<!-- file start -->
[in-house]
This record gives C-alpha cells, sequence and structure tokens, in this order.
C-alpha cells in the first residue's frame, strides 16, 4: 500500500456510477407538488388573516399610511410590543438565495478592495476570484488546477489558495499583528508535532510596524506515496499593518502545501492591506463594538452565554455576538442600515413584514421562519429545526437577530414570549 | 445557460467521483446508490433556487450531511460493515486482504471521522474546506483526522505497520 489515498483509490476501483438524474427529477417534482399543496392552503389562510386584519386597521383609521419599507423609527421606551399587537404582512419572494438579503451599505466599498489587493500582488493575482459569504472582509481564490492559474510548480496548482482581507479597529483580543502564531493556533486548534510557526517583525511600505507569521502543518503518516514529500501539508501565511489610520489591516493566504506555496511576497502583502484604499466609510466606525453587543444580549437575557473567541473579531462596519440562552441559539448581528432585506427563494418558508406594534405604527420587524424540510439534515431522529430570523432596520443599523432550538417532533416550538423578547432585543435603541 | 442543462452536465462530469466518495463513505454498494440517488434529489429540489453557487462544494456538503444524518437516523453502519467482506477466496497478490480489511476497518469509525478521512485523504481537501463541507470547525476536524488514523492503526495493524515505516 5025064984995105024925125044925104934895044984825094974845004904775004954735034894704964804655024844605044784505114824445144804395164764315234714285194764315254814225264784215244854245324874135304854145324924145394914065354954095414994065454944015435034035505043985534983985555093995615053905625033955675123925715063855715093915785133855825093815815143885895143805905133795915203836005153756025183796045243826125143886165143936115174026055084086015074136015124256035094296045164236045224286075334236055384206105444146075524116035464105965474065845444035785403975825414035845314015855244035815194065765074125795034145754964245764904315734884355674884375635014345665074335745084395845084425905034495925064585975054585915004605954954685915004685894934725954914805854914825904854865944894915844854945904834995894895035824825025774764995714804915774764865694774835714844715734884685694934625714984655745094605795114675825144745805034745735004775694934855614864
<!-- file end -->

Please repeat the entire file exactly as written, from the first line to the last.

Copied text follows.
[in-house]
This record gives C-alpha cells, sequence and structure tokens, in this order.
C-alpha cells in the first residue's frame, strides 16, 4: 500500500456510477407538488388573516399610511410590543438565495478592495476570484488546477489558495499583528508535532510596524506515496499593518502545501492591506463594538452565554455576538442600515413584514421562519429545526437577530414570549 | 445557460467521483446508490433556487450531511460493515486482504471521522474546506483526522505497520 489515498483509490476501483438524474427529477417534482399543496392552503389562510386584519386597521383609521419599507423609527421606551399587537404582512419572494438579503451599505466599498489587493500582488493575482459569504472582509481564490492559474510548480496548482482581507479597529483580543502564531493556533486548534510557526517583525511600505507569521502543518503518516514529500501539508501565511489610520489591516493566504506555496511576497502583502484604499466609510466606525453587543444580549437575557473567541473579531462596519440562552441559539448581528432585506427563494418558508406594534405604527420587524424540510439534515431522529430570523432596520443599523432550538417532533416550538423578547432585543435603541 | 442543462452536465462530469466518495463513505454498494440517488434529489429540489453557487462544494456538503444524518437516523453502519467482506477466496497478490480489511476497518469509525478521512485523504481537501463541507470547525476536524488514523492503526495493524515505516 5025064984995105024925125044925104934895044984825094974845004904775004954735034894704964804655024844605044784505114824445144804395164764315234714285194764315254814225264784215244854245324874135304854145324924145394914065354954095414994065454944015435034035505043985534983985555093995615053905625033955675123925715063855715093915785133855825093815815143885895143805905133795915203836005153756025183796045243826125143886165143936115174026055084086015074136015124256035094296045164236045224286075334236055384206105444146075524116035464105965474065845444035785403975825414035845314015855244035815194065765074125795034145754964245764904315734884355674884375635014345665074335745084395845084425905034495925064585975054585915004605954954685915004685894934725954914805854914825904854865944894915844854945904834995894895035824825025774764995714804915774764865694774835714844715734884685694934625714984655745094605795114675825144745805034745735004775694934855614864